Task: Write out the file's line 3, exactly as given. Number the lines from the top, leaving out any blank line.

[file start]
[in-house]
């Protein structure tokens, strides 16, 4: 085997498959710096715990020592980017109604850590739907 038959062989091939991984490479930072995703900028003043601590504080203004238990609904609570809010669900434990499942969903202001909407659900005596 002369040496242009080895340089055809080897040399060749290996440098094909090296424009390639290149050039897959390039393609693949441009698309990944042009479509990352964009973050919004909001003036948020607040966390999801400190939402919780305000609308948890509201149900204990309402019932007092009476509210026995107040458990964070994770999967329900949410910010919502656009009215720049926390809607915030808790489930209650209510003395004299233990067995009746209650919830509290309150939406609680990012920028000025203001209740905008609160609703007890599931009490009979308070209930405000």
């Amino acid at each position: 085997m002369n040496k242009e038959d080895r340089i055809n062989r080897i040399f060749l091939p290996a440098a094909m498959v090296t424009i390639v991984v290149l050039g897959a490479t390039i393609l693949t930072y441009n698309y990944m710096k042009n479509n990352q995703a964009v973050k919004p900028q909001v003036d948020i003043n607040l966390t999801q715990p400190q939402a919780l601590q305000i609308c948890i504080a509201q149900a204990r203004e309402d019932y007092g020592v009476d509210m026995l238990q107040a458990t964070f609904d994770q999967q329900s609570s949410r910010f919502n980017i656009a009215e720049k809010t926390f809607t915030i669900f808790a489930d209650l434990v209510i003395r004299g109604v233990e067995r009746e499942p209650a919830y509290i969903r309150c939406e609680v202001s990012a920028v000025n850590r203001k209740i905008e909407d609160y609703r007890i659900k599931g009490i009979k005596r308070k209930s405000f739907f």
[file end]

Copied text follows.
């Amino acid at each position: 085997m002369n040496k242009e038959d080895r340089i055809n062989r080897i040399f060749l091939p290996a440098a094909m498959v090296t424009i390639v991984v290149l050039g897959a490479t390039i393609l693949t930072y441009n698309y990944m710096k042009n479509n990352q995703a964009v973050k919004p900028q909001v003036d948020i003043n607040l966390t999801q715990p400190q939402a919780l601590q305000i609308c948890i504080a509201q149900a204990r203004e309402d019932y007092g020592v009476d509210m026995l238990q107040a458990t964070f609904d994770q999967q329900s609570s949410r910010f919502n980017i656009a009215e720049k809010t926390f809607t915030i669900f808790a489930d209650l434990v209510i003395r004299g109604v233990e067995r009746e499942p209650a919830y509290i969903r309150c939406e609680v202001s990012a920028v000025n850590r203001k209740i905008e909407d609160y609703r007890i659900k599931g009490i009979k005596r308070k209930s405000f739907f």